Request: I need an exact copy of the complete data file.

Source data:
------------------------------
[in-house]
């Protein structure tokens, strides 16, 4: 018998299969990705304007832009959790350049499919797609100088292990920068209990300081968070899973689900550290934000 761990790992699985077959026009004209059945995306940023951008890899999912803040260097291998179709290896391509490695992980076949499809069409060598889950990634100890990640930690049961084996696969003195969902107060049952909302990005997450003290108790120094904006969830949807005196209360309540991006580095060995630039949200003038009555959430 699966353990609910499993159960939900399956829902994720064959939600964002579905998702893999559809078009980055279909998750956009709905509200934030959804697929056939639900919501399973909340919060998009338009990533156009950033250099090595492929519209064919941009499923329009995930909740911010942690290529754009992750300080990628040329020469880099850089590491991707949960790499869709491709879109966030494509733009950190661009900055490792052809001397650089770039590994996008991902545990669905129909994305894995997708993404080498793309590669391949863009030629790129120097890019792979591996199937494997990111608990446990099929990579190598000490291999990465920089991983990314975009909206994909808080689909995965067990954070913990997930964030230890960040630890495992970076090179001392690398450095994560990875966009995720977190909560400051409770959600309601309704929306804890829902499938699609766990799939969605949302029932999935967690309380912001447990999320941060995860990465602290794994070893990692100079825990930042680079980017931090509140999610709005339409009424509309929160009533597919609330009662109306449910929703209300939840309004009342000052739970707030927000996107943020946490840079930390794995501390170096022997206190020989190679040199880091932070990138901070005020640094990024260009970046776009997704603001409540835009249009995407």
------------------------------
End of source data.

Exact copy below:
[in-house]
């Protein structure tokens, strides 16, 4: 018998299969990705304007832009959790350049499919797609100088292990920068209990300081968070899973689900550290934000 761990790992699985077959026009004209059945995306940023951008890899999912803040260097291998179709290896391509490695992980076949499809069409060598889950990634100890990640930690049961084996696969003195969902107060049952909302990005997450003290108790120094904006969830949807005196209360309540991006580095060995630039949200003038009555959430 699966353990609910499993159960939900399956829902994720064959939600964002579905998702893999559809078009980055279909998750956009709905509200934030959804697929056939639900919501399973909340919060998009338009990533156009950033250099090595492929519209064919941009499923329009995930909740911010942690290529754009992750300080990628040329020469880099850089590491991707949960790499869709491709879109966030494509733009950190661009900055490792052809001397650089770039590994996008991902545990669905129909994305894995997708993404080498793309590669391949863009030629790129120097890019792979591996199937494997990111608990446990099929990579190598000490291999990465920089991983990314975009909206994909808080689909995965067990954070913990997930964030230890960040630890495992970076090179001392690398450095994560990875966009995720977190909560400051409770959600309601309704929306804890829902499938699609766990799939969605949302029932999935967690309380912001447990999320941060995860990465602290794994070893990692100079825990930042680079980017931090509140999610709005339409009424509309929160009533597919609330009662109306449910929703209300939840309004009342000052739970707030927000996107943020946490840079930390794995501390170096022997206190020989190679040199880091932070990138901070005020640094990024260009970046776009997704603001409540835009249009995407």